AbstractThis thesis aims to examine the commercialisation process practised by small and medium Enterprises (SMEs) in the UK. It investigates the process of commercialisation between the SME manufacturer and Food retailers. It also examines the factors that enable and hinder the process.
According to the existing studies, the role played by SMEs in the Food and Drink industry is extremely important to the UK’s Economy. However, given the scarcity of literature in the field, insight and understanding related to new product selling and commercialising in the food and drink industry, is underdeveloped and lacks empirical research. To explore the thesis research question, the researcher adopted an interpretivist perspective. By conducting semi-structured interviews with 20 SMEs owners and across the UK, 12 cases studies have been used. The data were analysed using cross cases theme analysis to establish key finding regarding the commercialisation process.
The findings from this research suggests that the commercialisation process practised by UK SMEs in the Food and Drink Industry is complex. The duration of the process varies, depending on the newness of the product and is a long-term event (generally with larger customers). What is clear from this study is that SMEs do not only rely on existing customers. They continuously prospect and look for new customers to start the process and follow with their customers, most importantly they have developed a degree of dependence to keep these customers to sell their product, and this is achieved through a five-step process in this study.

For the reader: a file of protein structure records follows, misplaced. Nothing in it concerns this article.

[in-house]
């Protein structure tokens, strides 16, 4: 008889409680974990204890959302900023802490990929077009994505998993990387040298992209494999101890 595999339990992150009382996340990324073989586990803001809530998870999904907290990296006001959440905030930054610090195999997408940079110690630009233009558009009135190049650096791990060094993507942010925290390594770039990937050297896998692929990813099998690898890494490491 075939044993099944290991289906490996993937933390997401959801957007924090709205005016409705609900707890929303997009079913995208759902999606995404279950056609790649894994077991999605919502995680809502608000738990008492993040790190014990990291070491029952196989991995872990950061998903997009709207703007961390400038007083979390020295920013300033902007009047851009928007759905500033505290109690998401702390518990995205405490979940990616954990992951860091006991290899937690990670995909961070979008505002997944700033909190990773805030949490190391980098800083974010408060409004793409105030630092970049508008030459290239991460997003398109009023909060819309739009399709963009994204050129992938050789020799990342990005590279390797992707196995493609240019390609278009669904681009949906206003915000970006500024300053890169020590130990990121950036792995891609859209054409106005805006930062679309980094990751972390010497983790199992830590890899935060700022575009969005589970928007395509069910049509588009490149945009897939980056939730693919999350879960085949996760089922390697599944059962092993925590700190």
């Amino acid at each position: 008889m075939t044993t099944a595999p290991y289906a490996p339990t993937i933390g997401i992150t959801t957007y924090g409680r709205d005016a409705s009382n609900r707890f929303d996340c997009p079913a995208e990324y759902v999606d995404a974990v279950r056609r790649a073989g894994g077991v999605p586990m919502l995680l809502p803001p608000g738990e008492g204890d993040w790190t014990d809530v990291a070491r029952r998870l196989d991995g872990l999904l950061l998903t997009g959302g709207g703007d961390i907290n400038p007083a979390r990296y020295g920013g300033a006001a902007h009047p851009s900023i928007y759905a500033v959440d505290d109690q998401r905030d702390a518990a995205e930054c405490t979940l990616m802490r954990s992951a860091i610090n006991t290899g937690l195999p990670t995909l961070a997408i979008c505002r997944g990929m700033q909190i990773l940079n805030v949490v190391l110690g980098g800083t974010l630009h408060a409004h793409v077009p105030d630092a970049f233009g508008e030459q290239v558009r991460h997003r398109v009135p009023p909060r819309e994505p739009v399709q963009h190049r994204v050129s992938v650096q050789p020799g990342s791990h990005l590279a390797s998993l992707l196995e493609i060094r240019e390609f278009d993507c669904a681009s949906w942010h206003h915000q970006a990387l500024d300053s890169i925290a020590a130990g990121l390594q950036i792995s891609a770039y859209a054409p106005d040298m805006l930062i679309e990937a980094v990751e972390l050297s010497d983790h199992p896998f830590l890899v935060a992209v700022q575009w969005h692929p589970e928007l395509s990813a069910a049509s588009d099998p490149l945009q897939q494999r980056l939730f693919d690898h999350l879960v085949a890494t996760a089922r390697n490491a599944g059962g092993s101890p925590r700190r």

Additionally, three main group of factors emerged from the cases in the form of enablers and barriers which directly or indirectly affect the process of commercialising for SMEs. These included SME related factors such as (Importance of owner-manager, lack of sales knowledge and financial resources, the role of technology, geographic location constraints, type of problem to solve). Also, Industry related factors such as (Tolerance of unequal relationship) and other factors such as (Type or customer, Type of relationship, and time perspective) were identified.
The exploratory nature of this study has identified areas for future research. It also offers suggestions for policymakers to focus intervention to help Food SMEs in the UK to improve their performance.
|Date of Award
|11 Sept 2018
|Paul Trott (Supervisor)